Dietitian Approved Tips for Choking Prevention and Safe Baby Led Weaning

Caroline Weeks, RDN, LD, consultant dietitian who works with Ready. Set. Food! offers tips for baby led weaning and choking prevention.

So you’ve read about baby led weaning and want to give it a try with your child. What should you do and where do you start?

The first step in safely feeding your infant solids is understanding the developmental signs of readiness to eat. This provides a safe foundation (literally and physically) so that your baby is in good postural alignment for a safe swallow—no matter whether the food is puree or soft pieces.

The size of a young child’s trachea or “windpipe” is much smaller than that of an adult. Objects that are round and small – think button batteries, coins, small toys, or beads from amber teething necklaces-- are all classic examples of choking hazards. Any food can be a choking hazard if it is not safely and properly prepared for your baby. That’s why it is important to know what the appropriate types and shapes of foods are to start with.

The Do’s and Don’t of Safe Baby Led Weaning

Chart with the do's and don'ts of safe baby-led weaning

Fruits and Vegetables:

Do’s: Safe Options

Don’ts: Choking Hazards

Fruit or vegetables prepared soft (see below for details on shape)

Raw or uncooked vegetables in small pieces

When your baby is first starting to try baby led weaning, it is safest to offer soft cooked, mashable fruits and vegetables in stick or strip shapes about 2-3 inches long. This allows for your baby to grasp the food easily in the palm of their hand. This could include steamed carrot sticks, mashed banana, avocado strips, or baked sweet potato “fries.”


Do’s: Safe Options

Don’ts: Choking Hazards

Serve bread lightly toasted

Gummy slices of bread

Alternative soft grain like Ready. Set. Food! Organic Baby Oatmeal


Teething wafer

Small tough crackers

Breads are best served slightly toasted, also cut into strips. You may spread a thin layer of butter or puree with added Ready. Set. Food! Mix-Ins to moisten the bread and also serve as another vehicle to introduce top allergens. If serving oatmeal or porridges to your baby, ensure that the texture is thinned to a slurry. Offer this on a loaded spoon and allow your baby to self-feed.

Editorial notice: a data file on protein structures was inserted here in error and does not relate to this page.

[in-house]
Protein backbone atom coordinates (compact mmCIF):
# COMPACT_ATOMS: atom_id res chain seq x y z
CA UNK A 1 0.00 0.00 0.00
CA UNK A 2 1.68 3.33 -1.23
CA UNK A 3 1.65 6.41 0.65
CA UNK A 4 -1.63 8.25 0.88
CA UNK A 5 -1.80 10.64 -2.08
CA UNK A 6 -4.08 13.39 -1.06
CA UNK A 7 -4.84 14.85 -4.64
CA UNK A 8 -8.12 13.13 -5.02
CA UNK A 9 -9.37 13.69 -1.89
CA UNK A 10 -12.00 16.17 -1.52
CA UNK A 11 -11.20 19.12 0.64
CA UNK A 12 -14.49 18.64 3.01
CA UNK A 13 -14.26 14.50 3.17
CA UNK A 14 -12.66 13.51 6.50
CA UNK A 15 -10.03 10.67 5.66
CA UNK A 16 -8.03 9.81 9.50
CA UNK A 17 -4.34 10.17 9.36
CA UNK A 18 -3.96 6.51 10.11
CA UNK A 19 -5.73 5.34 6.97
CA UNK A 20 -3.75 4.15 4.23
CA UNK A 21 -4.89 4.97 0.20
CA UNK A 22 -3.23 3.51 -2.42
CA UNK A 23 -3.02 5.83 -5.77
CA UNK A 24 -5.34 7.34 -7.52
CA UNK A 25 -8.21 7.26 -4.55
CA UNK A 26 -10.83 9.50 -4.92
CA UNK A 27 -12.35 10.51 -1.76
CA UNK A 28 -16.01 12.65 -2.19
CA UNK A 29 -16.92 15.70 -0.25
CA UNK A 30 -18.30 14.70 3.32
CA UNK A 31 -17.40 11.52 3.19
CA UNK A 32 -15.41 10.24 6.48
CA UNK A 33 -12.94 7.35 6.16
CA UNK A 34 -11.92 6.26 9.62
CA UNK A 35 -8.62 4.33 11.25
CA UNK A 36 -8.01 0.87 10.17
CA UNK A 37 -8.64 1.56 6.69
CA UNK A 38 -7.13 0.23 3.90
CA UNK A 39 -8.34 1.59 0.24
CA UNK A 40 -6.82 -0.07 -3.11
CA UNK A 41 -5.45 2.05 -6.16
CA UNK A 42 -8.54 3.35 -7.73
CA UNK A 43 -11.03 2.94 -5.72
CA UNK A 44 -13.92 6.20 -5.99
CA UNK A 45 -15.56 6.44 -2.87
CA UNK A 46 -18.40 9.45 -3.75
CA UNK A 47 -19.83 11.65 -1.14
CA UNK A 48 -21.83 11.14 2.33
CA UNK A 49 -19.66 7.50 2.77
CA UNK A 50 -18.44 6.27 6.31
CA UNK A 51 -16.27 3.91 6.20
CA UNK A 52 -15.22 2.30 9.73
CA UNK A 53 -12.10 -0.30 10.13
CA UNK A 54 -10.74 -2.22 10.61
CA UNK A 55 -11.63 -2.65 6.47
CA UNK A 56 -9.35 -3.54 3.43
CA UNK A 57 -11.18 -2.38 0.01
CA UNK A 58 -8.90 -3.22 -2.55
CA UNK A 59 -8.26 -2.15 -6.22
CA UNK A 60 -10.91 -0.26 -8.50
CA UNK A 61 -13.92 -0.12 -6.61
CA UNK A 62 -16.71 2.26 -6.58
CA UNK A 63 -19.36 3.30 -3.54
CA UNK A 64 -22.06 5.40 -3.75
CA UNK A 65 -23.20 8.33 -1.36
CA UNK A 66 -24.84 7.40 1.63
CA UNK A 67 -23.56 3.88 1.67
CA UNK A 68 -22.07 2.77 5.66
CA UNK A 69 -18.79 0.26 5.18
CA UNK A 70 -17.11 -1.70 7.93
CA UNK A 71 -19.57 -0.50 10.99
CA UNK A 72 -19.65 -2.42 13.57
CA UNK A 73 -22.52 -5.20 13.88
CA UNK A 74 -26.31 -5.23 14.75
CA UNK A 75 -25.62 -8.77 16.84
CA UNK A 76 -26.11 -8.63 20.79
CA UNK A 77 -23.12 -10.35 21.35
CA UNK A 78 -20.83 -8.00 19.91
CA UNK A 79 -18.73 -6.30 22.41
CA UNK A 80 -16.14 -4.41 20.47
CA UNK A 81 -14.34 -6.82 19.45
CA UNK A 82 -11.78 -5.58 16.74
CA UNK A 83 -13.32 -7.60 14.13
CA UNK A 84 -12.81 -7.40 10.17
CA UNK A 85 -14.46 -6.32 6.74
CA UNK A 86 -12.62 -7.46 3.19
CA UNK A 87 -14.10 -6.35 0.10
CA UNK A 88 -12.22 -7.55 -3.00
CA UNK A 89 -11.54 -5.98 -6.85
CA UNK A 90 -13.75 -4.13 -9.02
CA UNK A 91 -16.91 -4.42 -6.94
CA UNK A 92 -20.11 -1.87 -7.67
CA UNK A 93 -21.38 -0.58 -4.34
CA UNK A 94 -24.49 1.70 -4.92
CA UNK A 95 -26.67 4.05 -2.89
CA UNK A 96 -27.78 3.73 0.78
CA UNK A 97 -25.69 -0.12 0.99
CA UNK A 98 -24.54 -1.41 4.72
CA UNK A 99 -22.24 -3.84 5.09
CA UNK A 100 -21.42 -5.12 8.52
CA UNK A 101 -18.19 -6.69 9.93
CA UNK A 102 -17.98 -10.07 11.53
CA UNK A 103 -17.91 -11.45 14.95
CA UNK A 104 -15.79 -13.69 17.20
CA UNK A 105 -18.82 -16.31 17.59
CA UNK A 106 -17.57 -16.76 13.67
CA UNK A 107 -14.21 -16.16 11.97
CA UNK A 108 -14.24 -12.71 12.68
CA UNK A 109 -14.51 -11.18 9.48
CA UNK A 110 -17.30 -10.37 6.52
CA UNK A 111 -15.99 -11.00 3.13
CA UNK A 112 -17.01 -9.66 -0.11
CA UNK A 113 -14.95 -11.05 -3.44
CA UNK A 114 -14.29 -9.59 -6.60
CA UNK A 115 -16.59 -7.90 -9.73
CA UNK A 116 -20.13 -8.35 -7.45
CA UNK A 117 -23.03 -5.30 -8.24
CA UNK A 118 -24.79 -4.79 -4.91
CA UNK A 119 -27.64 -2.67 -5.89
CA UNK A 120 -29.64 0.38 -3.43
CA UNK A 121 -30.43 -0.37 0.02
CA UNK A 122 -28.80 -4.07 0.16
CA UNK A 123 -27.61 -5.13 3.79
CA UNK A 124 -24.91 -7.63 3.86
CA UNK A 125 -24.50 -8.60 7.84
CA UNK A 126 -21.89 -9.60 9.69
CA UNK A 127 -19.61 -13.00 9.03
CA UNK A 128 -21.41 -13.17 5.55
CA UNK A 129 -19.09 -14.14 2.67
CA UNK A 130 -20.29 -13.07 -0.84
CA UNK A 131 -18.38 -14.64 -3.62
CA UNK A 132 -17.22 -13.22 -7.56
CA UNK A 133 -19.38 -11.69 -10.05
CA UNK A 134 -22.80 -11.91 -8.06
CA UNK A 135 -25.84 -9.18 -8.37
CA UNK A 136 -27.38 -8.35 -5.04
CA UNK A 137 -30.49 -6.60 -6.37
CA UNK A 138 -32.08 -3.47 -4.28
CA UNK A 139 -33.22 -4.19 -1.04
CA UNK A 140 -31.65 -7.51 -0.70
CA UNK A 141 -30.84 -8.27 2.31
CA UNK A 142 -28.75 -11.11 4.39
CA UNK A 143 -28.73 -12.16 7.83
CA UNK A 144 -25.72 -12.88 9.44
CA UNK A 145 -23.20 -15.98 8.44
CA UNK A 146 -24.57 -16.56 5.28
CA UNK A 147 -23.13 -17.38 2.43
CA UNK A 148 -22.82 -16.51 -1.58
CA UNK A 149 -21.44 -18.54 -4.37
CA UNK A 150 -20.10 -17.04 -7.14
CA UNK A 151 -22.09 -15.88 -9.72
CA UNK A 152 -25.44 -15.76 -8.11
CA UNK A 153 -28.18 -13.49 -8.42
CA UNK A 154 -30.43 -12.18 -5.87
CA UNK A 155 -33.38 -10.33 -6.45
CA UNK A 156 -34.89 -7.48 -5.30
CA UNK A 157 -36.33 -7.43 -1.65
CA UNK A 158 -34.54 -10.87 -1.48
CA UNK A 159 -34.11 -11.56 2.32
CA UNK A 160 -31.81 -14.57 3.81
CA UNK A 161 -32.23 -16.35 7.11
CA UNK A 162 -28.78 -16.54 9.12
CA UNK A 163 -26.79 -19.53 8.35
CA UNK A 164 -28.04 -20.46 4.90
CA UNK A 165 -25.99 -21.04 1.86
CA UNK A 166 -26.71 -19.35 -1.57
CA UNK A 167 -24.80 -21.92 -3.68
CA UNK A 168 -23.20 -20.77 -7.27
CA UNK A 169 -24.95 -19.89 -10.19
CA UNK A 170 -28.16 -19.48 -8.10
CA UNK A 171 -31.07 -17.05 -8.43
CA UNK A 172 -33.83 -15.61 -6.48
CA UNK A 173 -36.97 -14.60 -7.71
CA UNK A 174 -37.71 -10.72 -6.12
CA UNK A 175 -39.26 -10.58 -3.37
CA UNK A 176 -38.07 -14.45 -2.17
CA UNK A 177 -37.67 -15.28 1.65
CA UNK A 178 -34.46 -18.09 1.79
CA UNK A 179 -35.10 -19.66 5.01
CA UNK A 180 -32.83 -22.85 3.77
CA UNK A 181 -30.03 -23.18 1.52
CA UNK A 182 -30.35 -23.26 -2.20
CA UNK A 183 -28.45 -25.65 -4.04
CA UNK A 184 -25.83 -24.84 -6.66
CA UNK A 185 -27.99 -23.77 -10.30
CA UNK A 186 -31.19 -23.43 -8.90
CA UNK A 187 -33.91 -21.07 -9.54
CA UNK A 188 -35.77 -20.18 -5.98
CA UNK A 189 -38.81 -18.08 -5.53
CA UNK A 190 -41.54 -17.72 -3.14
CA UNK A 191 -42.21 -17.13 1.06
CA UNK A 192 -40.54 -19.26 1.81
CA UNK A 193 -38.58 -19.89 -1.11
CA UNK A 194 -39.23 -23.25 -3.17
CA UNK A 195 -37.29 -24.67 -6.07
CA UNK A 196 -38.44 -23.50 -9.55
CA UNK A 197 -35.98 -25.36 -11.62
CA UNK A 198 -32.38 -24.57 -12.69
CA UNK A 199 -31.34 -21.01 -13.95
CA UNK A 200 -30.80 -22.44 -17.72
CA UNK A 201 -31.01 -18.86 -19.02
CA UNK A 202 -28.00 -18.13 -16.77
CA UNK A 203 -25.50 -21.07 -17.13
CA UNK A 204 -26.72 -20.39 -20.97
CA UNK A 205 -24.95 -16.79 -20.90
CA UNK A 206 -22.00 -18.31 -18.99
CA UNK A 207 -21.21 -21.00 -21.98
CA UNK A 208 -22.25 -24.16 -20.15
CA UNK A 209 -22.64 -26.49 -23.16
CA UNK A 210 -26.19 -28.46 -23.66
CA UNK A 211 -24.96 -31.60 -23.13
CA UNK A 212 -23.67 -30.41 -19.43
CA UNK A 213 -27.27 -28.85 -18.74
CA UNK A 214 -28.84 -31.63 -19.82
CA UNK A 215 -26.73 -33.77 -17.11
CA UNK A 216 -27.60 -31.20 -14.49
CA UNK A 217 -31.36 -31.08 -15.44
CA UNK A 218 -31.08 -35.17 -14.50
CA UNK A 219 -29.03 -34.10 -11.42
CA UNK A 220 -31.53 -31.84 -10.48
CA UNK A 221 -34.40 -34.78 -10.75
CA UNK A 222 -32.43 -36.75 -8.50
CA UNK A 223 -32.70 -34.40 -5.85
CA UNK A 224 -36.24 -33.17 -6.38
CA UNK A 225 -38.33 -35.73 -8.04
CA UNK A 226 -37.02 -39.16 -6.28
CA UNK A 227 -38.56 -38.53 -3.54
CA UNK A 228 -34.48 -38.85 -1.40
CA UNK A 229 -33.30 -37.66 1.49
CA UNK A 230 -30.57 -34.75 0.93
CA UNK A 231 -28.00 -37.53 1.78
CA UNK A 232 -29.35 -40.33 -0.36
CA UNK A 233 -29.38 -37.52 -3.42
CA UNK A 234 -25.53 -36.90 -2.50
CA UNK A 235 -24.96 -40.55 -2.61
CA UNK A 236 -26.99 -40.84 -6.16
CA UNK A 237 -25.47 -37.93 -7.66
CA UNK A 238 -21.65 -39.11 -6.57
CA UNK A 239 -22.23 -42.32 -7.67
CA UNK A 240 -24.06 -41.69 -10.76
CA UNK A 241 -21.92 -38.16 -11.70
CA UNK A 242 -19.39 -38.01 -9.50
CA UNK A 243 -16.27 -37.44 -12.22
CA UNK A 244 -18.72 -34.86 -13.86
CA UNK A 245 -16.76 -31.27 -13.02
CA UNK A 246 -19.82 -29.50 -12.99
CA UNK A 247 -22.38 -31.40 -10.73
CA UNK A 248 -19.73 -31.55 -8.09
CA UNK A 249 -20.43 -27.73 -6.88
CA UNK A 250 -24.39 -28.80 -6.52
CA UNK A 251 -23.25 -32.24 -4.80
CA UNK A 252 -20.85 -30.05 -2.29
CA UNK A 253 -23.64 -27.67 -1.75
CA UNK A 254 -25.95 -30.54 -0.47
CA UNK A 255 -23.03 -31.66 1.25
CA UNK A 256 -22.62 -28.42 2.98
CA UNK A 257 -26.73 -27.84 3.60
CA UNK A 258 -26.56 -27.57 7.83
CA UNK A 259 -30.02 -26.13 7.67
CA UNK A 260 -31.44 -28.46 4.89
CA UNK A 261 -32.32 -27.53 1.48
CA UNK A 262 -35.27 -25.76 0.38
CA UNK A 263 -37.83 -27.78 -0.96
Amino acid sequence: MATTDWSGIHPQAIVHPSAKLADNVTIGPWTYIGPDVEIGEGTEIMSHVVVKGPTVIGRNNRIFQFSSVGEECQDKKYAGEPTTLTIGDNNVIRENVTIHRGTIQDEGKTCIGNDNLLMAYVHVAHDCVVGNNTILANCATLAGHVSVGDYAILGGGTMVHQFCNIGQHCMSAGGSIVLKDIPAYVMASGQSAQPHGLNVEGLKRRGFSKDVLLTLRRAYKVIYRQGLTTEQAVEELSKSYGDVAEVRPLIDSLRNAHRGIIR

Do’s: Safe Options

Don’ts: Choking Hazards

Avoid hot dogs altogether

Hot dogs cut into coin shapes

Tender, slow cooked meats (see below for details on shape)

Tough stringy meats

Meats in general are a tricky food group to serve baby due to the fact that by nature they are tougher to manipulate in the mouth. Utilize tools like slow cookers or marinades to soften and tenderize the meat before cooking and plating. When it comes to meats, generally bigger is safer—items like a chicken drumstick or tender meatball are easier for an infant to manage. Though generally a baby led weaning method of feeding skips over purees, some parents and caregivers find comfort in pureeing meat to a fine paste or watery puree and offering either as a topping for breads or in an open cup.

What Do I Do If My Baby Chokes?

The number one fear for any parent or caregiver is introducing a new food and risking their child choking. Note that choking is a response that requires medical attention and can occur at any age, no matter the skill level of the person eating. Gagging on the other hand, is a normal physiological response to your baby being introduced to new foods, textures and flavors. Baby’s trigger point for this inherent safety gag reflex is located at the front two thirds of the tongue, making them much more sensitive to this reaction. Your baby will most definitely gag as they learn the skill of eating.

The following key warning signs and symptoms are ones to watch for as these indicate the possibility of a choking response. If your baby is exhibiting any of the following signs, contact emergency services and rapidly intervene with life support maneuvers.